You've read articles in which men of a certain age get misty-eyed about Deus Ex before. Throw an unwanted packet of soya food into the internet, and the first thing it will no doubt strike is an article bent-double around just what makes Bob Page tick.
I am, in fact, typing this with my right hand alone - the other is delicately balanced palm-up on my forehead in preparation for the dramatic swoon that will no doubt follow me writing the inevitable line: "And darling! What about the bit where Manderley told me off for going into the ladies' loo! That was so, so... meta!"
So first, let's cover some ground that all the other internet odes to Jeezy 'Chreezy' Denton probably don't get around to.
Number one: shiny floors. Deus Ex had the best shiny floors ever in games. Not everywhere (that would have been overkill) but floors like the one beneath the Versalife Hand/Earth statue would dominate reflective surfaces in games for years after.
Number two: the way the Men in Black talk with the most gut-wrenchingly neutral and emotionless voices ever put into an audio file.
Number three: the way a LAM grenade re-angles itself in your palm as you draw close to a wall so it can double up as a proximity mine.
Number four: the way you could check people's email while they were sitting, and looking a bit grumpy, a mere 12 inches from their keyboard.
Number five: the greatest range of secret doors and cubby-holes ever concocted in gaming. Whether in a mysteriously descending phone box, Paul Denton's secret spy cupboard or a gun-rack hidden behind a painting in a posh French chateau - when it came to places where people could secretly stash a packet or two of tranquiliser darts Deus Ex was way ahead of the competition.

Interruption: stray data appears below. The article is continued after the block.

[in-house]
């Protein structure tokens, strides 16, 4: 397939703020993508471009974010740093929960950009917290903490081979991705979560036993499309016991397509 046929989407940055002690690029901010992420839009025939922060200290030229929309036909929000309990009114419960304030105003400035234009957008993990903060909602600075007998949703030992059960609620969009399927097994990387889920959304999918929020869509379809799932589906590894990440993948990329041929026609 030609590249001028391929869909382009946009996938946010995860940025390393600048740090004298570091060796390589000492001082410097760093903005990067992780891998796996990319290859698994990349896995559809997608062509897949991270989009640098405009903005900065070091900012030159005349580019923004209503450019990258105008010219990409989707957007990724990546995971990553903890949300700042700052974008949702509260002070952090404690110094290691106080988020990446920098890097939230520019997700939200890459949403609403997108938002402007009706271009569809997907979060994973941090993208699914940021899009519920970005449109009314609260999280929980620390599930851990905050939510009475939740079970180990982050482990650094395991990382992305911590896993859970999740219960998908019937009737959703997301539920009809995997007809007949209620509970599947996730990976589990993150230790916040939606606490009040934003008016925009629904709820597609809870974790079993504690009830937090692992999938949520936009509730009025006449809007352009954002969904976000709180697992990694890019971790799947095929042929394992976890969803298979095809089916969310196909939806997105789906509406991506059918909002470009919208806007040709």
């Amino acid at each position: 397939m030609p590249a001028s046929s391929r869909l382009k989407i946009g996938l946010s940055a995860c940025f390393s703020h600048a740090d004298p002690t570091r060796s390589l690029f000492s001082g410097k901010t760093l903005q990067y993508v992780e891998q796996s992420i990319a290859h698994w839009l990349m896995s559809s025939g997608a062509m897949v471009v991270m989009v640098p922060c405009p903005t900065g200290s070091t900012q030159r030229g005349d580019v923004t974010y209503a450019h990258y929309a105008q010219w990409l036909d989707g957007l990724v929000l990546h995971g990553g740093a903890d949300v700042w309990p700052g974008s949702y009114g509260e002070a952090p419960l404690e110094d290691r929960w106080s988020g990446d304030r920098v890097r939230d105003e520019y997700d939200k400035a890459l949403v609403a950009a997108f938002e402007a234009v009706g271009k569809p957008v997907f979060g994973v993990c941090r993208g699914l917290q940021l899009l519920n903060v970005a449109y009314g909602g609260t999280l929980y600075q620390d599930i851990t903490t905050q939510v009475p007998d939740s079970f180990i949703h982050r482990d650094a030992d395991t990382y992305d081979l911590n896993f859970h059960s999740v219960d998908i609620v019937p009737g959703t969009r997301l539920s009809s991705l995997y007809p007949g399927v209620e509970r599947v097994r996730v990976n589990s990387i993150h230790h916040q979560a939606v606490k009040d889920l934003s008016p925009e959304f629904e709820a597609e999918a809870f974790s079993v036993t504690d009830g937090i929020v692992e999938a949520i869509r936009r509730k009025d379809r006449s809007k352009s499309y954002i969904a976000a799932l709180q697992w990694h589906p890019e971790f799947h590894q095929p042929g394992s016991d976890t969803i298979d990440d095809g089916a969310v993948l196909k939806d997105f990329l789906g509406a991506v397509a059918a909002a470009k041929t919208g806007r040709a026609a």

There you go then, job done. On with the expected...
A modern-times replay of Deus Ex is a fascinating experience. On one hand you get to relive the simple joys: pecking a UNATCO drone on the neck with a tranquiliser dart then watching him collapse inches from the panic button,or planting a LAM below said alarm then taking a few shots and sitting back to watch your prey haphazardly scuttering into a fiery death-trap.
On the other hand you complacently whip through the game, completely forgetting that in the days of Ion Storm the concept of an autosave was an intriguing novelty - and you suffer from your forgetfulness.
You also look back at your past self and wonder just how the hell (if you're anything like me) you didn't see that early twist coming when your co-workers are cyborg euro-villains and your brother is content to potter around putting flowers down the gun barrels of the NSF.
The biggest shock when going back to a decade-old game, though, is how much you've probably forgotten. Perhaps this, again, only applies to me - but whereas in an old game like Half-Life you can remember the story through set-pieces, in a multi-layered and complex narrative drama like Deus Ex (where different characters are notable for their opinions on how human society should be furthered), the old grey cells drop off on a few issues.
And with them go late-game hostage situations in petrol stations, MJ12 submarine bases and the fact that a character called Gary Savage even exists. I mean, I even forgot about the Greasels - pot-bellied reptile birds that strut around like Terry Pratchett's Swamp Dragons. To forget their existence must be a crime against the very greatest of misplaced videogame creatures.
I mention this because there are other events in Deus Ex that have stuck with me for the best part of said decade, a phenomenon that I strongly suspect is common among everyone who has played it.
Stuck in the forefront of your mind you still have those tentpeg moments of design genius that stitched the game together. Moments such as the flight or fight decision in the 'Ton hotel when three Men in Black and a cohort of UNATCO troops are calling you out, and about to blow the door of Paul Denton's room in.